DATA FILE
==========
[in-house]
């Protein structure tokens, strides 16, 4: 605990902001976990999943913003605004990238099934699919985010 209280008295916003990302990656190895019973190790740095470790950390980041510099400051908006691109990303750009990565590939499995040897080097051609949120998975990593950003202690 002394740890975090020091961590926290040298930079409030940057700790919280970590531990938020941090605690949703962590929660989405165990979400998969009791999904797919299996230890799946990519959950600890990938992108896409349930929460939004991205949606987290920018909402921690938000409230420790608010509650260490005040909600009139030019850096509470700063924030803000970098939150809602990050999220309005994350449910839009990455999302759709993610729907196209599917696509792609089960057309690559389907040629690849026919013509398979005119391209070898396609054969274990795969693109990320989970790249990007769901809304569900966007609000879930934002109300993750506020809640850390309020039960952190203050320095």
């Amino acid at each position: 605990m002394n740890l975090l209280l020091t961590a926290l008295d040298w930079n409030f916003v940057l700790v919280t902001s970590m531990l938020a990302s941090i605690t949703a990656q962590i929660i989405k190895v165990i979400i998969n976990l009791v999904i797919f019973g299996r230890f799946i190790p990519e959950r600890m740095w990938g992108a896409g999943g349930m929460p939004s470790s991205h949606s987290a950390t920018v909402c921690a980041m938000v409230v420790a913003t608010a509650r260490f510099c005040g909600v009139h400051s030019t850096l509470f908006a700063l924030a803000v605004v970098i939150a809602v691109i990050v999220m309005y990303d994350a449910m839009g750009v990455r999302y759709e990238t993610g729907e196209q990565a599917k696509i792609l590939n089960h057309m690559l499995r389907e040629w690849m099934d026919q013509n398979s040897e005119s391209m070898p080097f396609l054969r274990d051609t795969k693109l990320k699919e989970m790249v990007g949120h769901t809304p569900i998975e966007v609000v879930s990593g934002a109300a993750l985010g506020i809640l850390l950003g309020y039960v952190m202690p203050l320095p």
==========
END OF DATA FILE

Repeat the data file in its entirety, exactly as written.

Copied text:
[in-house]
């Protein structure tokens, strides 16, 4: 605990902001976990999943913003605004990238099934699919985010 209280008295916003990302990656190895019973190790740095470790950390980041510099400051908006691109990303750009990565590939499995040897080097051609949120998975990593950003202690 002394740890975090020091961590926290040298930079409030940057700790919280970590531990938020941090605690949703962590929660989405165990979400998969009791999904797919299996230890799946990519959950600890990938992108896409349930929460939004991205949606987290920018909402921690938000409230420790608010509650260490005040909600009139030019850096509470700063924030803000970098939150809602990050999220309005994350449910839009990455999302759709993610729907196209599917696509792609089960057309690559389907040629690849026919013509398979005119391209070898396609054969274990795969693109990320989970790249990007769901809304569900966007609000879930934002109300993750506020809640850390309020039960952190203050320095």
């Amino acid at each position: 605990m002394n740890l975090l209280l020091t961590a926290l008295d040298w930079n409030f916003v940057l700790v919280t902001s970590m531990l938020a990302s941090i605690t949703a990656q962590i929660i989405k190895v165990i979400i998969n976990l009791v999904i797919f019973g299996r230890f799946i190790p990519e959950r600890m740095w990938g992108a896409g999943g349930m929460p939004s470790s991205h949606s987290a950390t920018v909402c921690a980041m938000v409230v420790a913003t608010a509650r260490f510099c005040g909600v009139h400051s030019t850096l509470f908006a700063l924030a803000v605004v970098i939150a809602v691109i990050v999220m309005y990303d994350a449910m839009g750009v990455r999302y759709e990238t993610g729907e196209q990565a599917k696509i792609l590939n089960h057309m690559l499995r389907e040629w690849m099934d026919q013509n398979s040897e005119s391209m070898p080097f396609l054969r274990d051609t795969k693109l990320k699919e989970m790249v990007g949120h769901t809304p569900i998975e966007v609000v879930s990593g934002a109300a993750l985010g506020i809640l850390l950003g309020y039960v952190m202690p203050l320095p």